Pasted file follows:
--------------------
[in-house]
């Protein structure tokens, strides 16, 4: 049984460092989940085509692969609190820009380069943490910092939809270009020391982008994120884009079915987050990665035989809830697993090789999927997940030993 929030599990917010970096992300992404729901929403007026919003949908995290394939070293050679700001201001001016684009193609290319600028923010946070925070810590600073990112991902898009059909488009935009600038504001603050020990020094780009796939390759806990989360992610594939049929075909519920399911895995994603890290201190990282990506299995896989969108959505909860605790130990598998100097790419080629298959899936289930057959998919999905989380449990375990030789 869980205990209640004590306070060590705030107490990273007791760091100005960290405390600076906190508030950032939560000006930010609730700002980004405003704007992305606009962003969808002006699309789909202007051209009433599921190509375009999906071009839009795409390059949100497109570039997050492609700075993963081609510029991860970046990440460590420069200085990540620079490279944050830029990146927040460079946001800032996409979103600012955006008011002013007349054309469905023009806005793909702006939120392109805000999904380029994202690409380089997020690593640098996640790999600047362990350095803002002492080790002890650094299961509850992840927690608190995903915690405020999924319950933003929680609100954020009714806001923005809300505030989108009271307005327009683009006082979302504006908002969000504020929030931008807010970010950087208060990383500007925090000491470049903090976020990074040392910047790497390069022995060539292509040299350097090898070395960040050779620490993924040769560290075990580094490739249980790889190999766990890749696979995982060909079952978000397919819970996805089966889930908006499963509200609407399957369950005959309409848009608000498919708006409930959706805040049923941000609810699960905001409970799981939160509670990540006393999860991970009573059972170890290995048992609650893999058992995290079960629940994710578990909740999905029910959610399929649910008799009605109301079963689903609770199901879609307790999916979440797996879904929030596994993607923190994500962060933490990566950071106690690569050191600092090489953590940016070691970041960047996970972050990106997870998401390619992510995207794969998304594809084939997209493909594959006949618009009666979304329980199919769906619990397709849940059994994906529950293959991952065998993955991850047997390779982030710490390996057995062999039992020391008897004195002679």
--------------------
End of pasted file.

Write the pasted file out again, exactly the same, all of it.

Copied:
[in-house]
């Protein structure tokens, strides 16, 4: 049984460092989940085509692969609190820009380069943490910092939809270009020391982008994120884009079915987050990665035989809830697993090789999927997940030993 929030599990917010970096992300992404729901929403007026919003949908995290394939070293050679700001201001001016684009193609290319600028923010946070925070810590600073990112991902898009059909488009935009600038504001603050020990020094780009796939390759806990989360992610594939049929075909519920399911895995994603890290201190990282990506299995896989969108959505909860605790130990598998100097790419080629298959899936289930057959998919999905989380449990375990030789 869980205990209640004590306070060590705030107490990273007791760091100005960290405390600076906190508030950032939560000006930010609730700002980004405003704007992305606009962003969808002006699309789909202007051209009433599921190509375009999906071009839009795409390059949100497109570039997050492609700075993963081609510029991860970046990440460590420069200085990540620079490279944050830029990146927040460079946001800032996409979103600012955006008011002013007349054309469905023009806005793909702006939120392109805000999904380029994202690409380089997020690593640098996640790999600047362990350095803002002492080790002890650094299961509850992840927690608190995903915690405020999924319950933003929680609100954020009714806001923005809300505030989108009271307005327009683009006082979302504006908002969000504020929030931008807010970010950087208060990383500007925090000491470049903090976020990074040392910047790497390069022995060539292509040299350097090898070395960040050779620490993924040769560290075990580094490739249980790889190999766990890749696979995982060909079952978000397919819970996805089966889930908006499963509200609407399957369950005959309409848009608000498919708006409930959706805040049923941000609810699960905001409970799981939160509670990540006393999860991970009573059972170890290995048992609650893999058992995290079960629940994710578990909740999905029910959610399929649910008799009605109301079963689903609770199901879609307790999916979440797996879904929030596994993607923190994500962060933490990566950071106690690569050191600092090489953590940016070691970041960047996970972050990106997870998401390619992510995207794969998304594809084939997209493909594959006949618009009666979304329980199919769906619990397709849940059994994906529950293959991952065998993955991850047997390779982030710490390996057995062999039992020391008897004195002679």